The White House this week canceled a planned meeting between Mr. Obama and Russian Prime Minister Vladamir Putin over a number of issues, chief among them Russia's decision to grant Edward Snowden temporarily asylum; in a statement, the White House also pointed to a lack of progress in engaging Russia on "human rights and civil society in the last twelve months."
Weir trains at the Ice Palace in Hackensack, N.J., where he is a figure of awe for aspiring Olympic skaters; 14-year-old Selin Kang said she was upset that one of her role models could face discrimination for being himself.
"The Olympics are about how well you're able to perform in front of a huge audience, and it's not about whether you're gay or straight or who you're friends with or anything that's not related to the sport."
Weir's friend Elena Glebova, who will be skating for Estonia at her third Olympics next year, said Weir had been helping her design her outfits for competition.
"On the ice we are all the same," she said. "It doesn't matter if you are gay or straight. We are competing against each other and showing who is the better skater."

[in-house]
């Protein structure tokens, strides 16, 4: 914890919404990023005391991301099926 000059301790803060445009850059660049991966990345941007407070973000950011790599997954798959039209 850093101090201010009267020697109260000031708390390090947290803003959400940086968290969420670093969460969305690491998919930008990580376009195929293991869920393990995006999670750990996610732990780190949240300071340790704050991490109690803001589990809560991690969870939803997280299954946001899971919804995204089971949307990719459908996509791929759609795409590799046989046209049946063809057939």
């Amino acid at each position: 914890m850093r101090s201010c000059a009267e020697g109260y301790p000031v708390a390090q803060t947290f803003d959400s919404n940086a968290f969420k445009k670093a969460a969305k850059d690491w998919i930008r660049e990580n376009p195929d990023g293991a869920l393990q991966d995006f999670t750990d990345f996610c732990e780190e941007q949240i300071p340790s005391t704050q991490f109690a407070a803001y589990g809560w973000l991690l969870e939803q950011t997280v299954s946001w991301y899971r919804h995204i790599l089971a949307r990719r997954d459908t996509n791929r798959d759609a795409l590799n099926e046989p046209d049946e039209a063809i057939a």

During his interview with CBSNews.com, Weir asked if he could deliver a message in Russian directly to the Russian people; "Hello Russia. I am with you," he said into our camera, "I wish you strength now and hope that tomorrow will be better than today. I love you all very much." (See above.) Asked what message he would send to the Russian authorities who passed the anti-gay laws, Weir said he wanted them to look at the life he leads.
"While I may not be the average, normal person living 9 to 5 and doing my work and going home and having a relationship, I'm normal," he said. "I'm as normal as anybody as I know. My relationship is as strong and as healthy as anybody that I know. And I live a life of integrity and success and strength. And if I'm illegal, you should be illegal as well."